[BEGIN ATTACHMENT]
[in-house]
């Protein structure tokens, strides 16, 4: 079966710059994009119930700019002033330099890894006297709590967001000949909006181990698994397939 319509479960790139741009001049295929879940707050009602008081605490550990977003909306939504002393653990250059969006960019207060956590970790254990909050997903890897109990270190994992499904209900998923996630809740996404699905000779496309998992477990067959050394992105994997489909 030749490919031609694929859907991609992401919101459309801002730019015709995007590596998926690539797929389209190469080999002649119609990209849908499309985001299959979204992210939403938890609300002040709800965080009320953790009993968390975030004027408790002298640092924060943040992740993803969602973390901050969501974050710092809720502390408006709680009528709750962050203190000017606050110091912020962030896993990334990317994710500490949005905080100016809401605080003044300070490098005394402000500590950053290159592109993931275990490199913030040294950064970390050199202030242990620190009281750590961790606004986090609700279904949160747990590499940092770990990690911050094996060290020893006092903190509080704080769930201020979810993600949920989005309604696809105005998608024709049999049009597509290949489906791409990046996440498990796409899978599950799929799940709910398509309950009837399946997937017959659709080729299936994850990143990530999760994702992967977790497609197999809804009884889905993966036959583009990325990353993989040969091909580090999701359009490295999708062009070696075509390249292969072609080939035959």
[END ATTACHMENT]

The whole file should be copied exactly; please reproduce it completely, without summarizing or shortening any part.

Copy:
[in-house]
């Protein structure tokens, strides 16, 4: 079966710059994009119930700019002033330099890894006297709590967001000949909006181990698994397939 319509479960790139741009001049295929879940707050009602008081605490550990977003909306939504002393653990250059969006960019207060956590970790254990909050997903890897109990270190994992499904209900998923996630809740996404699905000779496309998992477990067959050394992105994997489909 030749490919031609694929859907991609992401919101459309801002730019015709995007590596998926690539797929389209190469080999002649119609990209849908499309985001299959979204992210939403938890609300002040709800965080009320953790009993968390975030004027408790002298640092924060943040992740993803969602973390901050969501974050710092809720502390408006709680009528709750962050203190000017606050110091912020962030896993990334990317994710500490949005905080100016809401605080003044300070490098005394402000500590950053290159592109993931275990490199913030040294950064970390050199202030242990620190009281750590961790606004986090609700279904949160747990590499940092770990990690911050094996060290020893006092903190509080704080769930201020979810993600949920989005309604696809105005998608024709049999049009597509290949489906791409990046996440498990796409899978599950799929799940709910398509309950009837399946997937017959659709080729299936994850990143990530999760994702992967977790497609197999809804009884889905993966036959583009990325990353993989040969091909580090999701359009490295999708062009070696075509390249292969072609080939035959």